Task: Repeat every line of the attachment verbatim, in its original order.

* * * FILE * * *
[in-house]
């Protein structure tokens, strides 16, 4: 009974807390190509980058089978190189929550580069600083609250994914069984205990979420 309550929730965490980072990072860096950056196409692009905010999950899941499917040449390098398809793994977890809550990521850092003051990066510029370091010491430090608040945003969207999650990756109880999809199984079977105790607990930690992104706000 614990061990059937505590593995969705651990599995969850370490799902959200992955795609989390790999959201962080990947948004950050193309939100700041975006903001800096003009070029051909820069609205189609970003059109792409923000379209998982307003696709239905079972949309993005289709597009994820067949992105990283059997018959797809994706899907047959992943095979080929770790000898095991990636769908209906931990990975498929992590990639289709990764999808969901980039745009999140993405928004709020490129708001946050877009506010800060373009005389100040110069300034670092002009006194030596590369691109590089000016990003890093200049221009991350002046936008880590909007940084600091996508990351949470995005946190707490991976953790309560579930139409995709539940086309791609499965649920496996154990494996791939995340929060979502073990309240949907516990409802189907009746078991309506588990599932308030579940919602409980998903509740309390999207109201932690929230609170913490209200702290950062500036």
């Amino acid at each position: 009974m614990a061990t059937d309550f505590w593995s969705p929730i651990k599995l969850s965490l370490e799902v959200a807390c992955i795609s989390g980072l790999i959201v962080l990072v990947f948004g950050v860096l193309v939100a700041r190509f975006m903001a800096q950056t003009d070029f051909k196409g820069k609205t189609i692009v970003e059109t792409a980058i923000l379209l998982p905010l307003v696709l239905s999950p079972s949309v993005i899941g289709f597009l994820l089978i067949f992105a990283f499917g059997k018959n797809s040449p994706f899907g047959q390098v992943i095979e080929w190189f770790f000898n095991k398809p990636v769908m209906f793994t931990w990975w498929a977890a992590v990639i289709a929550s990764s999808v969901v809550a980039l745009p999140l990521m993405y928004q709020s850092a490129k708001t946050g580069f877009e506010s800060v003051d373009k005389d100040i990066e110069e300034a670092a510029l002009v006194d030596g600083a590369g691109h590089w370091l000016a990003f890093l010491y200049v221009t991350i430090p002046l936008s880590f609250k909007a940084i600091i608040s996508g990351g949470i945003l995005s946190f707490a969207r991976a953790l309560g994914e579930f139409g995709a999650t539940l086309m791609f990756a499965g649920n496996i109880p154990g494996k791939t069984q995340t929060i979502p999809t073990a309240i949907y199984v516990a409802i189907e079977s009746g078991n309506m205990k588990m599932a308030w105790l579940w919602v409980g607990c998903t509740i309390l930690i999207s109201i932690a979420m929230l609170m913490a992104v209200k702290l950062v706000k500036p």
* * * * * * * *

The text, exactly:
[in-house]
């Protein structure tokens, strides 16, 4: 009974807390190509980058089978190189929550580069600083609250994914069984205990979420 309550929730965490980072990072860096950056196409692009905010999950899941499917040449390098398809793994977890809550990521850092003051990066510029370091010491430090608040945003969207999650990756109880999809199984079977105790607990930690992104706000 614990061990059937505590593995969705651990599995969850370490799902959200992955795609989390790999959201962080990947948004950050193309939100700041975006903001800096003009070029051909820069609205189609970003059109792409923000379209998982307003696709239905079972949309993005289709597009994820067949992105990283059997018959797809994706899907047959992943095979080929770790000898095991990636769908209906931990990975498929992590990639289709990764999808969901980039745009999140993405928004709020490129708001946050877009506010800060373009005389100040110069300034670092002009006194030596590369691109590089000016990003890093200049221009991350002046936008880590909007940084600091996508990351949470995005946190707490991976953790309560579930139409995709539940086309791609499965649920496996154990494996791939995340929060979502073990309240949907516990409802189907009746078991309506588990599932308030579940919602409980998903509740309390999207109201932690929230609170913490209200702290950062500036």
């Amino acid at each position: 009974m614990a061990t059937d309550f505590w593995s969705p929730i651990k599995l969850s965490l370490e799902v959200a807390c992955i795609s989390g980072l790999i959201v962080l990072v990947f948004g950050v860096l193309v939100a700041r190509f975006m903001a800096q950056t003009d070029f051909k196409g820069k609205t189609i692009v970003e059109t792409a980058i923000l379209l998982p905010l307003v696709l239905s999950p079972s949309v993005i899941g289709f597009l994820l089978i067949f992105a990283f499917g059997k018959n797809s040449p994706f899907g047959q390098v992943i095979e080929w190189f770790f000898n095991k398809p990636v769908m209906f793994t931990w990975w498929a977890a992590v990639i289709a929550s990764s999808v969901v809550a980039l745009p999140l990521m993405y928004q709020s850092a490129k708001t946050g580069f877009e506010s800060v003051d373009k005389d100040i990066e110069e300034a670092a510029l002009v006194d030596g600083a590369g691109h590089w370091l000016a990003f890093l010491y200049v221009t991350i430090p002046l936008s880590f609250k909007a940084i600091i608040s996508g990351g949470i945003l995005s946190f707490a969207r991976a953790l309560g994914e579930f139409g995709a999650t539940l086309m791609f990756a499965g649920n496996i109880p154990g494996k791939t069984q995340t929060i979502p999809t073990a309240i949907y199984v516990a409802i189907e079977s009746g078991n309506m205990k588990m599932a308030w105790l579940w919602v409980g607990c998903t509740i309390l930690i999207s109201i932690a979420m929230l609170m913490a992104v209200k702290l950062v706000k500036p």